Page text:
Lee, whose peregrinations originated and are currently paused in South Korea with formative stopovers in the United States and England, infuses the nine stories of her breathtaking debut with the consequences of dislocation—whether forced because of war or chosen by virtue of immigration. The continuing aftermath of Korean partition sends three starving North Korean siblings on a brutal journey to find their runaway mother in the title story, while a fractured North Korean family struggles to create a new American life in "At the Edge of the World." In a brave, new postwar Korea, a lonely accountant diligently supports his wife and children living overseas in "The Goose Father," while across the ocean, a Korean divorcée marries a stranger in order to search for her missing daughter in "A Temporary Marriage." VERDICT Like Daniyal Mueenuddin, a National Book Award and Pulitzer Prize finalist for his debut collection, In Other Rooms, Other Wonders, Lee, too, enters the literary world fully formed. Readers in search of exquisite short fiction beyond their comfort zone—groupies of Jhumpa Lahiri (Unaccustomed Earth) and Yoko Tawada (Where Europe Begins)—will thrill to discover Lee's work. [See Prepub Alert, 8/29/11.]—Terry Hong, Smithsonian BookDragon, Washington, DC
Kirkus Reviews
Affecting stories about the conflicts between Korean and American culture. Lee tends to focus on domestic relationships, the tensions--sometimes unbridgeable--between husband and wife, between parent and child. In the opening story, "A Temporary Marriage," Mrs. Shin saves money to travel from Seoul to southern California to find her daughter Yuri, who she feels has been "kidnapped" and spirited away to America by her ex-husband. In the suburbs of Los Angeles she shares a home with Mr. Rhee, a stranger but fellow-countryman, and fears he might have romantic designs on her. Desperate to locate her daughter, Mrs. Shin hires a detective, Mr. Pak, who eventually locates Yuri, only to find that her daughter has essentially forgotten her, poisoned by the bitterness of her ex-husband as well as by the cultural divide between Korea and the U.S. In "The Pastor's Son," a woman makes her husband, Pastor Ryu, promise to marry her old childhood friend, Hyeseon Min, after she dies. The pastor and Hyeseon travel from California back to Seoul for a traditional Korean wedding, but the pastor's new wife is distressed to discover this marriage of convenience involves no love on the part of the pastor. The heartbreaking "The Salaryman" presents the depressed economic conditions in Korea following the economic bust of 1997. Lee traces the misfortunes of Mr. Seo, who loses his job and then his wife and family. He winds up on the street with a sign around his neck, begging for food and fighting off other "beggars." "At the Edge of the World" focuses on the split identity of Myeongseok Lee, a prodigy who goes by his Korean name at home and by "Mark" at school. Lee writes with a clarity and simplicity of style that discloses deep and conflicting emotions about cultural identity.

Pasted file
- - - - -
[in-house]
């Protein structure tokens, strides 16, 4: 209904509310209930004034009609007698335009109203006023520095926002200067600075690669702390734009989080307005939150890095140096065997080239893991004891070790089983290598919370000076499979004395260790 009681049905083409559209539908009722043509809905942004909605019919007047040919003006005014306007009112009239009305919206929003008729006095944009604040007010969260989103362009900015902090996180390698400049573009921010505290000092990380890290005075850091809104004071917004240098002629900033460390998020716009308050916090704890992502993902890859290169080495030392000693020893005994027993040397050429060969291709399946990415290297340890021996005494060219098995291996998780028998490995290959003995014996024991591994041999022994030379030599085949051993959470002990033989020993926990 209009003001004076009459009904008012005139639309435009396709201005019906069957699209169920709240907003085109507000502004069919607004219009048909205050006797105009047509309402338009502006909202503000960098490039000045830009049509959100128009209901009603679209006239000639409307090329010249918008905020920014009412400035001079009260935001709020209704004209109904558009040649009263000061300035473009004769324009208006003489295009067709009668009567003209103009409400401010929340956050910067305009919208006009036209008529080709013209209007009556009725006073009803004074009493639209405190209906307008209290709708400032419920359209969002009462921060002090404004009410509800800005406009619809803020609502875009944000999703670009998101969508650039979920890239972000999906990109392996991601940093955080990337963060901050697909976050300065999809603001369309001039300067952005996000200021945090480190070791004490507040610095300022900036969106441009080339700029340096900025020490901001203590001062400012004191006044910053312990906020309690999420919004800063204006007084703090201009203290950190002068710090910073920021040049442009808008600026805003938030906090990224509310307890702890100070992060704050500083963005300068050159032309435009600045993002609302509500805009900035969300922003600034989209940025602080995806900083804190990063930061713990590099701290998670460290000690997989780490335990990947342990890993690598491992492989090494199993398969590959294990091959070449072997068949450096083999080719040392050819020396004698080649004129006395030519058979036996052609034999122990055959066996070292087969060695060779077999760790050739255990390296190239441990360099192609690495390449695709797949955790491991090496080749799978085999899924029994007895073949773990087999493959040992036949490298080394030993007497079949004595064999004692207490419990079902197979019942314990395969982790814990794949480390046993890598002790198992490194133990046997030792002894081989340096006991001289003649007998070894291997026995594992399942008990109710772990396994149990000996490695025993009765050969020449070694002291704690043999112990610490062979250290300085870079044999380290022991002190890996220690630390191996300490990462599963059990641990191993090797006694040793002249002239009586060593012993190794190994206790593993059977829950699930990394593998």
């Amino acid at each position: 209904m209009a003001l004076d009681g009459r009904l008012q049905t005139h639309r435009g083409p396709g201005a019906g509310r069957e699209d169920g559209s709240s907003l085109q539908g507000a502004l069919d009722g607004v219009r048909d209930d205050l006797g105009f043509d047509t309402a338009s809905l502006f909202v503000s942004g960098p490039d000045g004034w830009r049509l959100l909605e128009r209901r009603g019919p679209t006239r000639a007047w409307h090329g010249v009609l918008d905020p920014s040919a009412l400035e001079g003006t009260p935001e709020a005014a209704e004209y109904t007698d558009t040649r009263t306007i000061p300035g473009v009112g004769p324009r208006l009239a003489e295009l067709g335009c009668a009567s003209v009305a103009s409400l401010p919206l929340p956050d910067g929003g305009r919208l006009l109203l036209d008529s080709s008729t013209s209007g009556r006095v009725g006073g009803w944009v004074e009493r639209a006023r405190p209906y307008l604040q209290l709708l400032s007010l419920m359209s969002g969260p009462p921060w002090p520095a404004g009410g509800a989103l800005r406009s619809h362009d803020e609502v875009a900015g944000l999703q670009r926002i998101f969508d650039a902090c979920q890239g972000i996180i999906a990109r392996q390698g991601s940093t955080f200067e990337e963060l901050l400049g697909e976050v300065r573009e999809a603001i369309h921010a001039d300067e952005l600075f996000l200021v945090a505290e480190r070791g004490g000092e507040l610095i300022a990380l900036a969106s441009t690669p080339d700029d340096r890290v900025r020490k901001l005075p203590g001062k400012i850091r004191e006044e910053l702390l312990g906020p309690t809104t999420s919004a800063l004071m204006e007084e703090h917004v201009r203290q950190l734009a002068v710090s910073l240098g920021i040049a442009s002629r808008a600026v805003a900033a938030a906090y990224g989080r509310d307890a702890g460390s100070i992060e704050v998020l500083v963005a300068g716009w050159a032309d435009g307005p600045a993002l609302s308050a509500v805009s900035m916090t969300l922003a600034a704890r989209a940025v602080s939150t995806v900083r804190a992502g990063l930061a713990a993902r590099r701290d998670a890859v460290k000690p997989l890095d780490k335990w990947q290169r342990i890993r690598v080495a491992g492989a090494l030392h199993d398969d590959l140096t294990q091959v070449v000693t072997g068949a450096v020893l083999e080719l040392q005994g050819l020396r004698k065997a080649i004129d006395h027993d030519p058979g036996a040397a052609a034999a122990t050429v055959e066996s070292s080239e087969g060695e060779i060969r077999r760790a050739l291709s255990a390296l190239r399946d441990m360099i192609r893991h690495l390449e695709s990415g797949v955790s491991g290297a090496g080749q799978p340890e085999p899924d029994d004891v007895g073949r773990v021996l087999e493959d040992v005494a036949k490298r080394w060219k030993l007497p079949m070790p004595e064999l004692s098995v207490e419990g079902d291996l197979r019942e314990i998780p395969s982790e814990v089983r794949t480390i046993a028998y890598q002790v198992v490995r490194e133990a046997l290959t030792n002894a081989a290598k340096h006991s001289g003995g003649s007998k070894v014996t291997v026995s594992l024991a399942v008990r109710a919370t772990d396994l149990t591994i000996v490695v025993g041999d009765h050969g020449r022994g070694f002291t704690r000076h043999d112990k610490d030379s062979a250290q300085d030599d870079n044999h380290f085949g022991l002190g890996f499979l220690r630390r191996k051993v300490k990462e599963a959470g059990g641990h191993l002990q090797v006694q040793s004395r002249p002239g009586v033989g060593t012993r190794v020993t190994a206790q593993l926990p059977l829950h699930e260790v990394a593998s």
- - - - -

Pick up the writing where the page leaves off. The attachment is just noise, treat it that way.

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Product Details

  • ISBN-13: 9780143122937
  • Publisher: Viking Penguin
  • Publication date: 12/24/2012
  • Pages: 224
  • Sales rank: 466,076
  • Product dimensions: 5.10 (w) x 7.70 (h) x 0.70 (d)

Meet the Author

Krys Lee was born in Seoul, South Korea, and raised in California and Washington. Her work has appeared in Granta (New Voices), Narrative, Kenyon Review, and the Guardian (London), among other publications. She divides her time between Seoul and San Francisco, California.

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Table of Contents

A Temporary Marriage 1

At the Edge of the World 25

The Pastor's Son 51

The Goose Father 71

The Salaryman 93

Drifting House 113

A Small Sorrow 129

The Believer 147

Beautiful Women 169

Acknowledgments 209